Since 2009, debt collectors in the Eleventh Circuit (Florida, Georgia and Alabama) who were contacting consumers in connection with mortgage foreclosure actions relied on the decision of Warren v. Countrywide Home Loans, Inc., 342 F. App’x 458 (11th Cir. 2009) for protection from suit because that decision held that enforcement of a security interest through the foreclosure process is not debt collection for purposes of the FDCPA. However, creditors can no longer seek refuge in Warren v. Countrywide Home Loans, supra, since publication of the opinion in Reese v. Ellis, Painter, Ratterree & Adams, LLP , 678 F.3d 1211 (11th Cir. 2012). Reese held that an entity that regularly attempts to collect debts can be a “debt collector” under the FDCPA even when that entity is also enforcing a security interest.
The Reese holding was recently reaffirmed in Birster v. Am. Home Mortg. Servicing, 2012 U.S. App. LEXIS 14660 (11th Cir. Fla. July 18, 2012). In this case, the Birsters owned a home in Jupiter, Florida which they refinanced through Option One. The Birsters ceased making mortgage payments on or around June 1, 2008. The promissory note and mortgage provided that any missed payment by the Birsters places the loan into a default status. On July 30, 2008, AHMSI began servicing the loan and initiating collection activities. On February 2, 2009, U.S. Bank, N.A., as the trustee for the lienholder, initiated foreclosure proceedings against the Birsters. In their FDCPA lawsuit, the Birsters alleged that AHMSI began its relentless assault on them in 2008. According to the Birsters, AHMSI called them multiple times on a daily basis to collect the past due amounts. The Birsters further alleged that most of these calls occurred after AHMSI knew that Angela suffered from an inoperable glioma (brain tumor) that cannot be diagnosed as cancerous or non-cancerous. As early as April 16, 2009, the Birsters informed AHMSI that they were represented by an attorney, and provided AHMSI with the attorney’s name and phone number. The Birsters advised AHMSI to contact their attorney and to cease contacting them directly. AHMSI nevertheless continued its direct communications with the Birsters. The Complaint further alleged that during these calls, AHMSI used offensive and abusive language towards Mrs. Birster and made false representations that the Birsters’ home was scheduled for a foreclosure sale. Mrs. Birster also alleged that after a particularly abusive call on May 5, 2009, she collapsed in her front yard and was rushed to a nearby hospital. Once the calls ceased, the Birsters claim AHMSI then began intimidating and harassing them at their home. AHMSI sent agents to “inspect” the property, despite knowing the Birsters resided there. Although AHMSI was initially inspecting the property on a monthly basis, AHMSI soon began visiting the Birsters’ home every day or every other day. AHMSI’s home inspections even occurred on Thanksgiving and Christmas days. The Birsters alleged AHMSI’s actions caused Angela to suffer a deep depression and anxiety, resulting in her attempted suicide.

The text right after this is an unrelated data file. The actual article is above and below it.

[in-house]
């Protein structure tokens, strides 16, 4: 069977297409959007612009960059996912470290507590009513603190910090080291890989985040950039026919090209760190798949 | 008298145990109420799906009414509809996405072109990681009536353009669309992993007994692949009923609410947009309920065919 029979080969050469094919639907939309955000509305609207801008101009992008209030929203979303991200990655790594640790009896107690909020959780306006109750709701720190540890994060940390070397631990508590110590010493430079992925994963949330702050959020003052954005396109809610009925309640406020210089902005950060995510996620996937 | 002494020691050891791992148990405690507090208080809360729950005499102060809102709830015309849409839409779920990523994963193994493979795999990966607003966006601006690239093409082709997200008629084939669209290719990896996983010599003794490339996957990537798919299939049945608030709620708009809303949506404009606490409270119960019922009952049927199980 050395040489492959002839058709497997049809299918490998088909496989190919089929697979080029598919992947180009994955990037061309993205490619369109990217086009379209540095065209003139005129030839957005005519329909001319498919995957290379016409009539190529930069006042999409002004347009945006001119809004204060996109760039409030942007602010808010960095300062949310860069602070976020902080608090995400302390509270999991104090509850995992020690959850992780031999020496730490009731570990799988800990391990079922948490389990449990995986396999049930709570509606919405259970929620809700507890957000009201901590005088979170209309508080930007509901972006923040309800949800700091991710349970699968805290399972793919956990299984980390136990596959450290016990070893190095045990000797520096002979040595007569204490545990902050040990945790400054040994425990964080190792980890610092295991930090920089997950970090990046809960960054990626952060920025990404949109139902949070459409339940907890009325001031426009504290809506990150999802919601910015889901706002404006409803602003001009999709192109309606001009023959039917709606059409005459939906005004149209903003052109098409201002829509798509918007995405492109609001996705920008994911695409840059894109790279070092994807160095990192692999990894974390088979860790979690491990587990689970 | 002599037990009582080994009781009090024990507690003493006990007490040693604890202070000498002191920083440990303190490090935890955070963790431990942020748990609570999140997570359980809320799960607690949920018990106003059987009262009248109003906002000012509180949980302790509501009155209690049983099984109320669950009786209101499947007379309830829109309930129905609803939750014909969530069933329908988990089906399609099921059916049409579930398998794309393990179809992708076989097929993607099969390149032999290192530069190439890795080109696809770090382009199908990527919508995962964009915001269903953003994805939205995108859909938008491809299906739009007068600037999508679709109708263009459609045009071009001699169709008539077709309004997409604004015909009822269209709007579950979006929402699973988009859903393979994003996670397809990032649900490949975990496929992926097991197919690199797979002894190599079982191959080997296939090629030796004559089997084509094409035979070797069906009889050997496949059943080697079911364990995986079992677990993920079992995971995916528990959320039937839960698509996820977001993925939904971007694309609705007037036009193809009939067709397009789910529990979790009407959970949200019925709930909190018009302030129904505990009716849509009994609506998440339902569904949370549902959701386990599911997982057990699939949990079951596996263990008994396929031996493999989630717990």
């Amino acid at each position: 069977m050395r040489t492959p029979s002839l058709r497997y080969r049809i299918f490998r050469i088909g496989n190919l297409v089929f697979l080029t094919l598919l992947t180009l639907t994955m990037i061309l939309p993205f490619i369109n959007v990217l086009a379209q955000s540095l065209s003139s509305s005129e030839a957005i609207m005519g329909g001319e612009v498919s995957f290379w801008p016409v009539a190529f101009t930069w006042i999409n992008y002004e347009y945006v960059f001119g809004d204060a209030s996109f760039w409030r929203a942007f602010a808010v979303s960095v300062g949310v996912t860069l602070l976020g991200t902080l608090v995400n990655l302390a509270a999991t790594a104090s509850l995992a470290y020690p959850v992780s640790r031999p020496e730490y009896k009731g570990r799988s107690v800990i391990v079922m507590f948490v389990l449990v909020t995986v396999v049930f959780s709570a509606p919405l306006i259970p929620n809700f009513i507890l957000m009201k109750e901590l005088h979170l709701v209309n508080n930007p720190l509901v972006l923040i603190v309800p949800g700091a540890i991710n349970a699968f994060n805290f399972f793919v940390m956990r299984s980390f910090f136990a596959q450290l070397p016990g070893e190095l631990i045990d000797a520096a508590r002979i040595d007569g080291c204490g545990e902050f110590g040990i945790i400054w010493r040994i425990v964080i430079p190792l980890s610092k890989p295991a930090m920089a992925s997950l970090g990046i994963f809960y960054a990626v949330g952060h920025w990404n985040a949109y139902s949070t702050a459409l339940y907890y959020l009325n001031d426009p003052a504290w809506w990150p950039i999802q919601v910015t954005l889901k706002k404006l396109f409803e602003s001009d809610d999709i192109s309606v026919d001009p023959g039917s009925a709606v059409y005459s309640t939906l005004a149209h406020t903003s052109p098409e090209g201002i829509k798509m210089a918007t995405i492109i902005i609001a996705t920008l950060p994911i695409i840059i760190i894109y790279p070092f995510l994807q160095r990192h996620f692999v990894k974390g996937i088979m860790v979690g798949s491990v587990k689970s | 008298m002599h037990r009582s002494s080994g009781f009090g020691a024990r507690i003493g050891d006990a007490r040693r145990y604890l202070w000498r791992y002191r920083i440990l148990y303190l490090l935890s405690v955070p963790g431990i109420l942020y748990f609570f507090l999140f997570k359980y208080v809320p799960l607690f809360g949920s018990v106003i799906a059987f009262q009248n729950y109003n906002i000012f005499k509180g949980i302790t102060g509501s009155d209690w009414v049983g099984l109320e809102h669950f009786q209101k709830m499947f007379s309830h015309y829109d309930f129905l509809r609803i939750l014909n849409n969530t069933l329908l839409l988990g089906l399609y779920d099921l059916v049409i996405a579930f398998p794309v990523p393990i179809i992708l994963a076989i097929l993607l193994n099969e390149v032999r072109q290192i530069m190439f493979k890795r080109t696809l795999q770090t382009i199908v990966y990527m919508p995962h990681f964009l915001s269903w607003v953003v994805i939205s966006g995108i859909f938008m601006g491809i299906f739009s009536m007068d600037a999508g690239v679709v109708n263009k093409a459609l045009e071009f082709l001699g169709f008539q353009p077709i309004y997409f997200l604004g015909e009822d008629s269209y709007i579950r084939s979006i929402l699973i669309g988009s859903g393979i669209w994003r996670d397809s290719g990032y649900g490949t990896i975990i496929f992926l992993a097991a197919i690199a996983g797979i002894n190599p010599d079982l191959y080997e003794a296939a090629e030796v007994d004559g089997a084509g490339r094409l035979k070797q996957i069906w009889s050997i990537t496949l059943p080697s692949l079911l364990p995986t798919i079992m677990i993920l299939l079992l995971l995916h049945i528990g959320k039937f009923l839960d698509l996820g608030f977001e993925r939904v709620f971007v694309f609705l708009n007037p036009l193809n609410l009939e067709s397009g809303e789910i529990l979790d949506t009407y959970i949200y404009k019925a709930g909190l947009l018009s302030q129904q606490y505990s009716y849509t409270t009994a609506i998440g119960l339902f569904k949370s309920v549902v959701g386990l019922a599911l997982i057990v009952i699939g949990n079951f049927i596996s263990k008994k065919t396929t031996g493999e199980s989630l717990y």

The district court granted summary judgment to AHMSI after concluding the Birsters’ allegations related solely to efforts by AHMSI to enforce a security interest, rather than to collect a debt. Thus, the district judge concluded that the actions of AHMSI were not covered by the FDCPA. Based on the holding in Reese, supra, the Eleventh Circuit reversed the order granting summary judgment.
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